Hackers Up Ransomware Attacks on Cities
Cybercriminals have shifted their focus to cities. Read on to learn about the latest ransomware attacks on Texas and how you can protect your data.
The year 2019 has seen hackers focusing their efforts on smaller local governments. In August, 22 municipalities in Texas were struck with ransomware, with hackers demanding $2.5 million in exchange for access to the compromised data.
The Nature of the Attack
The FBI and cybersecurity professionals have yet to identify the culprit, but evidence points to a single actor. The affected cities were mostly rural and now face the daunting task of restoring operations. Over 13,000 residents in Borger were unable to access birth and death certificates, and utility payments were disabled. Keene experienced similar issues. Due to the scale of the attack and concerns of additional breaches, responders have yet to determine when secure operations can resume.
In Keene, the hackers breached the city’s software provider. Many cities and small businesses outsource their cybersecurity to third-party providers in lieu of staffing an in-house IT team. While choosing a reputable provider can reduce security risks, hackers can exploit just about any vulnerability.
Mayors of the affected cities have refused to pay the hackers, a decision that many cybersecurity experts condone. Paying the ransom would not cover the cost of restoring operations, and there is no guarantee that the hackers would honor their end of the deal. The only sure outcome of paying is encouraging future attacks, ones that would likely cause more damage and demand higher ransoms.
Investigators noted that the Texas attack was unique in how over 20 cities were hit in such a coordinated fashion. Hackers launched more than 60 attacks on state and local governments in 2019 alone, targeting Maryland, Georgia, Utah, Texas, and other unsuspecting states.
To Pay or Not to Pay
Unraveling the hackers’ methods and locations requires ongoing effort. Many hackers use email phishing, using malicious links or attachments that install malware when opened. Attackers also target vulnerabilities in remote desktop systems, all the while remaining anonymous and operating from countries such as Russia and China.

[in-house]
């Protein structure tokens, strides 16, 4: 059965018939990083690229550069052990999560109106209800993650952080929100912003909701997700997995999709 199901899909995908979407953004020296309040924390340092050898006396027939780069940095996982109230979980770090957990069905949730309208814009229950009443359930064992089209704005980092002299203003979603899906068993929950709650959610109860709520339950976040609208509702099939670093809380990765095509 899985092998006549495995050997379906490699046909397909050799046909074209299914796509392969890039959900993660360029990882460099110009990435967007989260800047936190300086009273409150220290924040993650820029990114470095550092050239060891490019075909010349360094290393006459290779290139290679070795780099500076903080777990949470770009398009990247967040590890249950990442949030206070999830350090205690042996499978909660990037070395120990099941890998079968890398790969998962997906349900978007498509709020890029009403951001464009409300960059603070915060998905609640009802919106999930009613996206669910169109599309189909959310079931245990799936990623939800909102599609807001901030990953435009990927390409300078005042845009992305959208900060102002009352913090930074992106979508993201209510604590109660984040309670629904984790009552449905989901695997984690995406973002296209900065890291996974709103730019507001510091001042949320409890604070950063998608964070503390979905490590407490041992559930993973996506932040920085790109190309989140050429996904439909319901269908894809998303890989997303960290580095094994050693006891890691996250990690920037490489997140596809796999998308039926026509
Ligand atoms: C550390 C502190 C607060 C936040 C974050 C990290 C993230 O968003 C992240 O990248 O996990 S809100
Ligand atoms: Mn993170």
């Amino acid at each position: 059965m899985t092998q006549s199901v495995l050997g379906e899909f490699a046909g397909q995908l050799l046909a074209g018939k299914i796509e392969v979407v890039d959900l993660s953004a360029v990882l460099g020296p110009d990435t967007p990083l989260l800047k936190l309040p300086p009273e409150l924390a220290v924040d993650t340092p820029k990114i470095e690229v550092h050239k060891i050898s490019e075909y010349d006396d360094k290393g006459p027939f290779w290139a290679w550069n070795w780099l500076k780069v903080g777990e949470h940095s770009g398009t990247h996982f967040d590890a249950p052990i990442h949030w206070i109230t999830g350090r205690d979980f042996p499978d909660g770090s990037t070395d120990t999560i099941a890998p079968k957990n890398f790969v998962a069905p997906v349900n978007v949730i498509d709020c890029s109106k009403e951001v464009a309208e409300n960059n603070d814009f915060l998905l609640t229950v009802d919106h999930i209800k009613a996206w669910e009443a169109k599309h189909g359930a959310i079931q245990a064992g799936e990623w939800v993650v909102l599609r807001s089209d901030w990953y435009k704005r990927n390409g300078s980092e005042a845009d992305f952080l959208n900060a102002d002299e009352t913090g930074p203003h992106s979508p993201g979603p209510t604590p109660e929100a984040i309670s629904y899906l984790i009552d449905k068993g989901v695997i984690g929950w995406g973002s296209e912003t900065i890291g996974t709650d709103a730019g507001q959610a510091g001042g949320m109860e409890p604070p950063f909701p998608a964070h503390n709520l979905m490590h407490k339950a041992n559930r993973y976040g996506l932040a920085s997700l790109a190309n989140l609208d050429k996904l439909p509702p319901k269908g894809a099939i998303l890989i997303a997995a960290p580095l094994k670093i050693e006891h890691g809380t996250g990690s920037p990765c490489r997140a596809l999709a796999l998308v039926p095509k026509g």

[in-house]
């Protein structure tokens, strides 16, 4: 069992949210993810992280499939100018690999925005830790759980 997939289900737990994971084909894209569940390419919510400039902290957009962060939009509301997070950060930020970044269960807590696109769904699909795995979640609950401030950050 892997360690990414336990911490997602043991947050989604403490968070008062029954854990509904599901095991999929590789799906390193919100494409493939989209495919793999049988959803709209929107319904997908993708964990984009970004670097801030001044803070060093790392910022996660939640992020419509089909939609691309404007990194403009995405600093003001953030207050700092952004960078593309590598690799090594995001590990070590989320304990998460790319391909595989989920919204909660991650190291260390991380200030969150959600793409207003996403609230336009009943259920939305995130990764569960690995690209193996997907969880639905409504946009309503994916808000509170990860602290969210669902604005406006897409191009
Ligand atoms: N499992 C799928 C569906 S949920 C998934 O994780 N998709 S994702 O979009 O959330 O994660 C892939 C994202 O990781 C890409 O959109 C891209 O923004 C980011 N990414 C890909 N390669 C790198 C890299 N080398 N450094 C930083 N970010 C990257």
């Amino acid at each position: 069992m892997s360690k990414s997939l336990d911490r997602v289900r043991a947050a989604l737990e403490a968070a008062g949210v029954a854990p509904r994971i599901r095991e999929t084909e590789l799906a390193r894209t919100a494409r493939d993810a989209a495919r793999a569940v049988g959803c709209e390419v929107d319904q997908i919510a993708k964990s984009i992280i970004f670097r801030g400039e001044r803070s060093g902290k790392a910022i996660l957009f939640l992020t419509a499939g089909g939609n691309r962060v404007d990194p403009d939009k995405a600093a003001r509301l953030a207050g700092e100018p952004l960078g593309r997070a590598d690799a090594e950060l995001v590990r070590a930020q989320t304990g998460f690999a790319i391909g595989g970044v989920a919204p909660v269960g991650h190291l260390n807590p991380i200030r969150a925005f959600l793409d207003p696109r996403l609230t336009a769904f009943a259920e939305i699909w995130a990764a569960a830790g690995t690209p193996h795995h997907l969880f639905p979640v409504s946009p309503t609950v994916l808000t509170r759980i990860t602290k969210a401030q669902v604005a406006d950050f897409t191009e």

Unfortunately, governments are sometimes backed into a corner and forced to pay the ransom just to keep their city running. Cyberinsurance policies may cover some of the cost, but high ransoms often leave taxpayers responsible for paying the difference. Experts advise against paying ransoms, but many situations leave it as the only option. Backups can fail, and skilled hackers can find and encrypt the backups, leaving victims high and dry.
Preventing Future Attacks
As long as we use computers, hackers can find a way to steal data. With corporations and large institutions stepping up their cybersecurity efforts, hackers have shifted their aim to more vulnerable targets: small municipalities. Many locales have yet to implement basic cybersecurity protocols, or simply don’t have the capital to install adequate defenses. These conditions make it ideal for hackers to pounce.
There is a dire need for local governments to invest in cybersecurity. Employees must understand how to identify signs of a potential breach, practice secure computing, and respond to an attack. As things stand, rural areas may have the most work to do. The most lucrative targets aren’t always the wealthiest cities, but the ones with the poorest defenses.
There needs to be a collaborative effort between software developers, government officials, and everyday citizens to implement proper cybersecurity practices. Knowing how to spot phishing attempts, using secure passwords and networks, and implementing multi-factor authentication are all excellent steps to keeping hackers at bay.